Thursday, January 21, 2010

Cursed Items?



Remember the “Brady Bunch” episode with the cursed tiki object the boys found in Hawaii? It made for a fascinating tale, but can an item be cursed?

I’ve had a lot of people ask me that question. Understandably, as someone who reads objects, I might have some insight. The best way I can put it is this; an item with a history imprinted in it filled with pain and anguish, anger and resentment can, in fact, affect how you feel when you’re in contact with it, it can even make an entire room uncomfortable. Is it “cursed” in the sense that owning it will somehow make bad things befall you? No, not in a sentient way, but perhaps in a subconscious way. It’s more like you will make bad decisions or be influenced by the emotion of it. It can take you to a dark place. That’s not the same as being cursed or possessed, but it can sure as hell feel like a curse.

The Hope diamond and James Dean’s car that he crashed and died in were two items well known to be “cursed.” The hope diamond was repeatedly associated with death, suicide, madness, bankruptcy, and murder. Well, within the context to the diamond itself, being priceless and unbelievably rare, those who would covet it might not be of the best caliber of mind or lifestyle. It’s sort of like the spending rich playboy finding a bad end. That is one element of the “curse” of the stone, but the other one is the negative energy it accrues as it is passed on from owner to owner. For example, a family wedding ring passed on can sometimes be comforting if you believe it to be associated with a marriage that lasted a long time, but if it were worn by an elderly woman who had suffered widowhood and lots of arthritic pain, it may be possessed of melancholy.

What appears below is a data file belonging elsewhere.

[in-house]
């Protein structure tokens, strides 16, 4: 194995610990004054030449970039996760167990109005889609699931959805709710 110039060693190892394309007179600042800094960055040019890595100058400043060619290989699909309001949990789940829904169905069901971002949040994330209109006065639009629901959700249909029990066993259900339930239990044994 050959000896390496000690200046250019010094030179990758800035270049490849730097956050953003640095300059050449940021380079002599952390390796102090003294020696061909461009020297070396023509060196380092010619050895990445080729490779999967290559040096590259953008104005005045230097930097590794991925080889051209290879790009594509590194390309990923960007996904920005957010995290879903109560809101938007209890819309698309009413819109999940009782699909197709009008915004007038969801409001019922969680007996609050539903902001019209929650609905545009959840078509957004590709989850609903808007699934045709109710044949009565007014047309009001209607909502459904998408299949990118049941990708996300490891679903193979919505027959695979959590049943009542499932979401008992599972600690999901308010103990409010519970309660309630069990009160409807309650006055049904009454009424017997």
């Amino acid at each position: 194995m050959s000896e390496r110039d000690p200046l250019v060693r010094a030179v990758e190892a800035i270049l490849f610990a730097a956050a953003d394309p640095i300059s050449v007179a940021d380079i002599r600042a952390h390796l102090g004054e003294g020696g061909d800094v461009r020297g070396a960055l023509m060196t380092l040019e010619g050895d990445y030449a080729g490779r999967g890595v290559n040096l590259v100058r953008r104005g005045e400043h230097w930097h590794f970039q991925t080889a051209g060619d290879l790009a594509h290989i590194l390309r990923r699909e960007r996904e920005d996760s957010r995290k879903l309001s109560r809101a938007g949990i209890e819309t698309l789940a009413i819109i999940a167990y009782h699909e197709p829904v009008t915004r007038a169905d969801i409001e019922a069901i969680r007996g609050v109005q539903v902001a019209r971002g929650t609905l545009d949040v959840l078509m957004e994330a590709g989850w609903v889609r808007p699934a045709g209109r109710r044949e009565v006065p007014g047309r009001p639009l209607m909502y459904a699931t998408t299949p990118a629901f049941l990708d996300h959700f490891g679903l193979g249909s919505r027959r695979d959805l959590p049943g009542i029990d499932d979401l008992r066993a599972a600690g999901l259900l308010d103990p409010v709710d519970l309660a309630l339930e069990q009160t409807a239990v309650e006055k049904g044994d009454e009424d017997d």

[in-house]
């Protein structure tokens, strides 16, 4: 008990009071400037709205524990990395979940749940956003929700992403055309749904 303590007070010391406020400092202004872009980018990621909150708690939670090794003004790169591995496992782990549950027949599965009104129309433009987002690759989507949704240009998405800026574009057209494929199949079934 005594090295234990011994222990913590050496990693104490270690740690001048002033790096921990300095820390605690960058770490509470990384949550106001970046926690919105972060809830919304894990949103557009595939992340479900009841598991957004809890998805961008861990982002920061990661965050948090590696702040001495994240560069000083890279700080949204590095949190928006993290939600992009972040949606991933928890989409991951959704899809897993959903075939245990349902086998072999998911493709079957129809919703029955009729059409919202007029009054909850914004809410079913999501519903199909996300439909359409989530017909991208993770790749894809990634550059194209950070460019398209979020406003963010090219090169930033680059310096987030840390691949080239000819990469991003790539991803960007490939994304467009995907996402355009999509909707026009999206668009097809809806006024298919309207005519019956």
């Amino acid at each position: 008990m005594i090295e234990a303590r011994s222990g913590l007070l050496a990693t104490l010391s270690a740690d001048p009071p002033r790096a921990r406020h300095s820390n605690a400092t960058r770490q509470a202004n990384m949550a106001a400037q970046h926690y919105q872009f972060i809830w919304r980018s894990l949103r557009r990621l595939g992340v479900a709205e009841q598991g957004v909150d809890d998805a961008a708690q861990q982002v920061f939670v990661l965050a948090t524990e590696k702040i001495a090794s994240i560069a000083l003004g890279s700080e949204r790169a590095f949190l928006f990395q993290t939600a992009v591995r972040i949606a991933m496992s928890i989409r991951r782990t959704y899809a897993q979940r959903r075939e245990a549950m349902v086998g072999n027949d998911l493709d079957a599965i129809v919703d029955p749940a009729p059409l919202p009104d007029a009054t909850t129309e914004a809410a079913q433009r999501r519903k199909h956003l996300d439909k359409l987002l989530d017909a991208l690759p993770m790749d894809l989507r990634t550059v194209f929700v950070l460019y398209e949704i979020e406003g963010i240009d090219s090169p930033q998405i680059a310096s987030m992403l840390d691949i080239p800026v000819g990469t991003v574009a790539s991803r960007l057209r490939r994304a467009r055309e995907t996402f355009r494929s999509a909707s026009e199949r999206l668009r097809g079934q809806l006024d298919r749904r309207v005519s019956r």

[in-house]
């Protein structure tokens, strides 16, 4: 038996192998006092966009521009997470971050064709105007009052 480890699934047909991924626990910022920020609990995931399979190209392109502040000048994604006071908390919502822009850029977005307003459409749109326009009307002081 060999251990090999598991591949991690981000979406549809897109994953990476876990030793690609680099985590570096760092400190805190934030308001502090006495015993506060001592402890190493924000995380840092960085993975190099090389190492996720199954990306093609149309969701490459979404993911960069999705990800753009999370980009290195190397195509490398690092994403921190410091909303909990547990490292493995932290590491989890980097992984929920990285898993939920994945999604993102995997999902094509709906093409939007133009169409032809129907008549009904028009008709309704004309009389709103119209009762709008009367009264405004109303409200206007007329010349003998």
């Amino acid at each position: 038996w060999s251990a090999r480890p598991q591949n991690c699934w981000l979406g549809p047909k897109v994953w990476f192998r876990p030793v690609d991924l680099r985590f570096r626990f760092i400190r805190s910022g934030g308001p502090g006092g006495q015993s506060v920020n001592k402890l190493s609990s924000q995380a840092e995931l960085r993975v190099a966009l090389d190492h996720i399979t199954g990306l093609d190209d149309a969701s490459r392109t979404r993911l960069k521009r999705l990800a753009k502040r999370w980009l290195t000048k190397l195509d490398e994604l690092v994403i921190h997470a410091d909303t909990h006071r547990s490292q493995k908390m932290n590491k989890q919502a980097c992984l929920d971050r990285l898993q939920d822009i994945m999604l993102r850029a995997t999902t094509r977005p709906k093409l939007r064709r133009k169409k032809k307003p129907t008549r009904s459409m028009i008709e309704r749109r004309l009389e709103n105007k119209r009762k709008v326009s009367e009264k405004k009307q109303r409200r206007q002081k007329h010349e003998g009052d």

James Dean’s car was parted out after his crash and the people who received the parts found horrible deaths, but then these were men who raced cars. The tires of the car being reused blew out and caused an accident, but then again reusing tires from an accident, probably not a good idea.

The curse of items is threefold; the mindset of the people who believe items can be cursed (superstitious nature, religiousness), the cumulative energy the item has accrued affecting the mood and decision-making of the people using it (making you depressed or angry) and the practicality of the item, i.e. some items by their nature beg to give you problems: I took a piece of rusted barbed wire from the desert to use for vines to grow up in my garden. I cut myself on it many times even though it was hanging way above my head. I kept reaching up to hang wind chimes nearby and got caught. That’s not a curse. That’s stupidity. You don’t put barbed wire in your garden and expect to not get snagged.